These are beautiful gold coins from Austria with 0.6807 troy ounces of gold. The catalog says that all coins minted were proof coins, made expressly for collectors. Usually proofs are found in protective holders with zero damage. Should they be removed, any subsequent damage lowers value.
First, find the base value (BV) of the coin, that is, the value due to gold content alone. If gold were selling at $1500 US dollars per troy ounce (look it up, it changes every day, on web sites such as kitco), the BV is then 0.6807 x 1500 = $1020. Find BV by multiplying the current price of gold by 0.6807.
The seal of the Confederate States of America (the 'South') was designed and created by Joseph S. Wyon in London. He also designed the Great Seal of England. The Seal shows George Washington on horseback, surrounded by the South's principle crops: tobacco, cotton, rice, sugar cane, corn, and wheat. The outside edge bears the inauguration date of Jefferson Davis as President of the CSA. The motto DEO VINDICE means GOD WILL VINDICATE.
Older renditions of the Seal are found in electrotype, an electrical and chemical process of the 1800s that formed metal parts to reproduce a non-metallic model. In this case the model was of the CSA Seal, and the metal was copper. Original electrotypes of the CSA Seal are quite valuable.
There were three government-sponsored leper colonies in Colombia: Agua de Dios, Cano de Lord, and Contratacion. These coins were issued specifically for use in the leprosaria. They were scrubbed often, and most examples you see are worn to a frazzle. If you have a nice-looking specimen, it is quite valuable. Worn coins are not worth very much.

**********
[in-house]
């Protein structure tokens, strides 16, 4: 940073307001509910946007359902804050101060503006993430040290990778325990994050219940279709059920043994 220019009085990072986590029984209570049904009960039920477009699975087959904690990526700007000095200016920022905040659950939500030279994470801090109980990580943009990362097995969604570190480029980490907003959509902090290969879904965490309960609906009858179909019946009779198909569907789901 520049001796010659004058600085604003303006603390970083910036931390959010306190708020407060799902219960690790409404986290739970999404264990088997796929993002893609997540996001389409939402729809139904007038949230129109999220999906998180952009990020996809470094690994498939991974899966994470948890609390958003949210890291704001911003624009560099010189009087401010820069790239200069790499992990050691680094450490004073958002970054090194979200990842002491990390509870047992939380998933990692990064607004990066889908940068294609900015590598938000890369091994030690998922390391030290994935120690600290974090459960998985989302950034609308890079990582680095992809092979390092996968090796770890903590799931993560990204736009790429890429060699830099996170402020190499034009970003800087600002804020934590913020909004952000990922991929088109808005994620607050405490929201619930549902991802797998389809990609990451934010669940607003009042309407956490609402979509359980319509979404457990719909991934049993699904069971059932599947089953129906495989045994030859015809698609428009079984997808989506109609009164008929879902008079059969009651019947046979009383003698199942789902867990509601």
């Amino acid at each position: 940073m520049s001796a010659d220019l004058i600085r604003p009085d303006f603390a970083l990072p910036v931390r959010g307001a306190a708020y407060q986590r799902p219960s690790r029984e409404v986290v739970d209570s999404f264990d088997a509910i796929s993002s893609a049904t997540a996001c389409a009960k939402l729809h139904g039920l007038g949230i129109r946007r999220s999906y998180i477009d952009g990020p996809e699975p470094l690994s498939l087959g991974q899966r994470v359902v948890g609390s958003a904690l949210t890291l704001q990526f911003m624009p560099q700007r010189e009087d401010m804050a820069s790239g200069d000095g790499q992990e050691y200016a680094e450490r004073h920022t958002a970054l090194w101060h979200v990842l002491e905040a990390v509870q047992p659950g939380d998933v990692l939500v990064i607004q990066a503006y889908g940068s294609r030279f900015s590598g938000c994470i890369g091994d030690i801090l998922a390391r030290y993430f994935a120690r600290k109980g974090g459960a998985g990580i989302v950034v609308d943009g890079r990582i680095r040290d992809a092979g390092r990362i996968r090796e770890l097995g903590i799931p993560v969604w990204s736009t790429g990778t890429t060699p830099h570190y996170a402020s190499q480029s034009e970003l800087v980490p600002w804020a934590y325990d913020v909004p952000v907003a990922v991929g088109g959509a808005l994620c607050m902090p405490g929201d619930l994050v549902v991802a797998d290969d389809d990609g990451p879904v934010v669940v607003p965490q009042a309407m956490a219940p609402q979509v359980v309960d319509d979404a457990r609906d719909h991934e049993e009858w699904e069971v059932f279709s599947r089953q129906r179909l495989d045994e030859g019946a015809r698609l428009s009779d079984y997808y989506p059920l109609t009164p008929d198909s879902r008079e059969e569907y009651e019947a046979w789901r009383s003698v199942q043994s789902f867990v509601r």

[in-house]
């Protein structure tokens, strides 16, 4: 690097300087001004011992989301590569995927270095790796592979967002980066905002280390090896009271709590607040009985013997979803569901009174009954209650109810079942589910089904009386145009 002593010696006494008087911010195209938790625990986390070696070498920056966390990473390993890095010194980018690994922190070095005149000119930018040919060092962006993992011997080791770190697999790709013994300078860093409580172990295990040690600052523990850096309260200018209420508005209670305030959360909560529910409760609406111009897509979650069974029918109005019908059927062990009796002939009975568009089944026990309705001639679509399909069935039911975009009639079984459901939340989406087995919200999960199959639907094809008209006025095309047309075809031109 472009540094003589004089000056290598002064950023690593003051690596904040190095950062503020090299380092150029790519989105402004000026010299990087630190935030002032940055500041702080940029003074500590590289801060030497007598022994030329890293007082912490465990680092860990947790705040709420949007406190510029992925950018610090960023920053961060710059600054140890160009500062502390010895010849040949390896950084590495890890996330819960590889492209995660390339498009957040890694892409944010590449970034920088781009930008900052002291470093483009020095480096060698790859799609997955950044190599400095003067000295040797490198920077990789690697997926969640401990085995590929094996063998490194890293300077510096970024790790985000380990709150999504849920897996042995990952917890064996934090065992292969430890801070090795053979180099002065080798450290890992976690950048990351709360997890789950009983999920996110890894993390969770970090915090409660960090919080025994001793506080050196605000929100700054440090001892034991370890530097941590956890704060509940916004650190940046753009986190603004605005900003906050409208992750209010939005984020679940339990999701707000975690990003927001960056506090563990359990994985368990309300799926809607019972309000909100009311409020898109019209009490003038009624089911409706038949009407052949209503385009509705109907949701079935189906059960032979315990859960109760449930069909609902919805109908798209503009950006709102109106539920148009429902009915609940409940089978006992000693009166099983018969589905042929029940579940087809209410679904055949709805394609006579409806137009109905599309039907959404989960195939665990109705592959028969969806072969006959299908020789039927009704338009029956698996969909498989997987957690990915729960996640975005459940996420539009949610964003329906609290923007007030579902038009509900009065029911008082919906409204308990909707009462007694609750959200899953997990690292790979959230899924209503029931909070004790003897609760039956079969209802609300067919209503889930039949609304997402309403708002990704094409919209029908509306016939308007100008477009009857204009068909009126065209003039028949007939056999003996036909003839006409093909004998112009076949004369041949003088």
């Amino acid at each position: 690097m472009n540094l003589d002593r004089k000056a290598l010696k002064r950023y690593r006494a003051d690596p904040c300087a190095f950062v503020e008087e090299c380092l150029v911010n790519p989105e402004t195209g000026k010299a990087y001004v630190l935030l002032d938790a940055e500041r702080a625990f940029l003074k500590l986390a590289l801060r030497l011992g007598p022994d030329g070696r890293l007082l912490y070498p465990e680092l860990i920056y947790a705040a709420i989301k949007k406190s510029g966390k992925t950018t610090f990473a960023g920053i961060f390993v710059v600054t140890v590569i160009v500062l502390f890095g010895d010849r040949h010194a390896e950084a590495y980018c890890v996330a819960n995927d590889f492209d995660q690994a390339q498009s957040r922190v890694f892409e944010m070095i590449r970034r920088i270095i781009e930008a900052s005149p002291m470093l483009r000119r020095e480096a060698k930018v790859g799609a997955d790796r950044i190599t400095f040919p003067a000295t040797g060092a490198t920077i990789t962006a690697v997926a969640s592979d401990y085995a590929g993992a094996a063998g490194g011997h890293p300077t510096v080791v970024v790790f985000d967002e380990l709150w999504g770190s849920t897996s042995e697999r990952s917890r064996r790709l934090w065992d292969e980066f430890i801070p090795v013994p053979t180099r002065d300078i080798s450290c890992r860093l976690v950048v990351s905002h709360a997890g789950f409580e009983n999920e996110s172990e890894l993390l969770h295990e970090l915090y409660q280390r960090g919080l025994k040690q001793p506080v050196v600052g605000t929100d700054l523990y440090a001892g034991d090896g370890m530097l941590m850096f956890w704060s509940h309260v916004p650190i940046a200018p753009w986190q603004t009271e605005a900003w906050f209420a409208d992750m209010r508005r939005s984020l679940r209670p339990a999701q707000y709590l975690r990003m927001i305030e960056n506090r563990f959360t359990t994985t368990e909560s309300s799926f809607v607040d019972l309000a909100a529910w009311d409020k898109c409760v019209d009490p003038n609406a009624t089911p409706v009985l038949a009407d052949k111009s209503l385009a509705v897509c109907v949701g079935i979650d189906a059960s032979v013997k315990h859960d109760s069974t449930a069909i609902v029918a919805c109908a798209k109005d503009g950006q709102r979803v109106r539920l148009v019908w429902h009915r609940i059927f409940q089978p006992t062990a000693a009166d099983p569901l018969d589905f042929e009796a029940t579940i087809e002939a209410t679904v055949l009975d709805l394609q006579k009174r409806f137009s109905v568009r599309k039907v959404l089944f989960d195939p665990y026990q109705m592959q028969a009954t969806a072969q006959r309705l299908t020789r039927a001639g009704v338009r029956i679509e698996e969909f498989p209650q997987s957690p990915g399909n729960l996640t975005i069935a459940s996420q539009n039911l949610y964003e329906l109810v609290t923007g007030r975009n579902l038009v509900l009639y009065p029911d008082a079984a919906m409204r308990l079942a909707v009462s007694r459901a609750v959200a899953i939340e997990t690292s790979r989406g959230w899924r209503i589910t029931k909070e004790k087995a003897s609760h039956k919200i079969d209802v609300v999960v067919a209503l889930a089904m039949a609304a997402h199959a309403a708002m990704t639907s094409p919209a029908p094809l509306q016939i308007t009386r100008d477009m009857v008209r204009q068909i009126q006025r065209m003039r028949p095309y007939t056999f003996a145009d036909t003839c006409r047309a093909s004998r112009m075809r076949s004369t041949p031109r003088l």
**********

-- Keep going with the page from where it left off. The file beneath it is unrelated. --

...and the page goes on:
The different denominations minted are shown next. Use the 'values' entry to determine the value of your coin based on the listings which follow.
Hi Deb -- You probably have a well-worn 8 reales coin from the old Republic of Mexico.
These coins contain 0.786 troy ounces of silver. So that sets the minimum value they can attain. For instance, if silver is selling at $12 per troy ounce (look it up for today's price at kitco.com), the minimum price is 0.786 x 12 = $9.40.
Coins with the liberty cap and starburst pattern were minted in smaller denominations than 8 reales. In fact, denominations of 1/2, 1, 2, and 4 reales look the same, only smaller. The denomination appears explicitly on the coin in the place where '8R' appears on the 8 reales. Look for '1/2R', '1R', '2R', or '4R' on your coin and, if you have one, click to this appraisal page.
Civil War Tokens (CWTs) are tokens that were privately minted and distributed in the United States between 1860 and 1870. They were used mainly in the Northeast and Midwest. The widespread use of the tokens was a result of the scarcity of government-issued coinage during the Civil War.
Civil War tokens are divided into three types: store cards, patriotic tokens, and sutler (is a civilian merchant who sells provisions to an army) tokens. All three types were utilized as currency, and are differentiated by their designs. The collectible value of the tokens is determined chiefly by their rarity. This UNION FOREVER with shield pattern is one of the more common varieties.
These 40 reis coins, colloquially known as 'patacos', were issued by King Joao of Portugal between 1811 and 1825. It is very difficult to find well preserved examples, and condition means a great deal to value. The 1815 date is rare and there are a few other nuances described below. Here are typical catalog values:
worn: $7 US dollars approximate catalog value
average circulated (like our picture): $60
well preserved: $165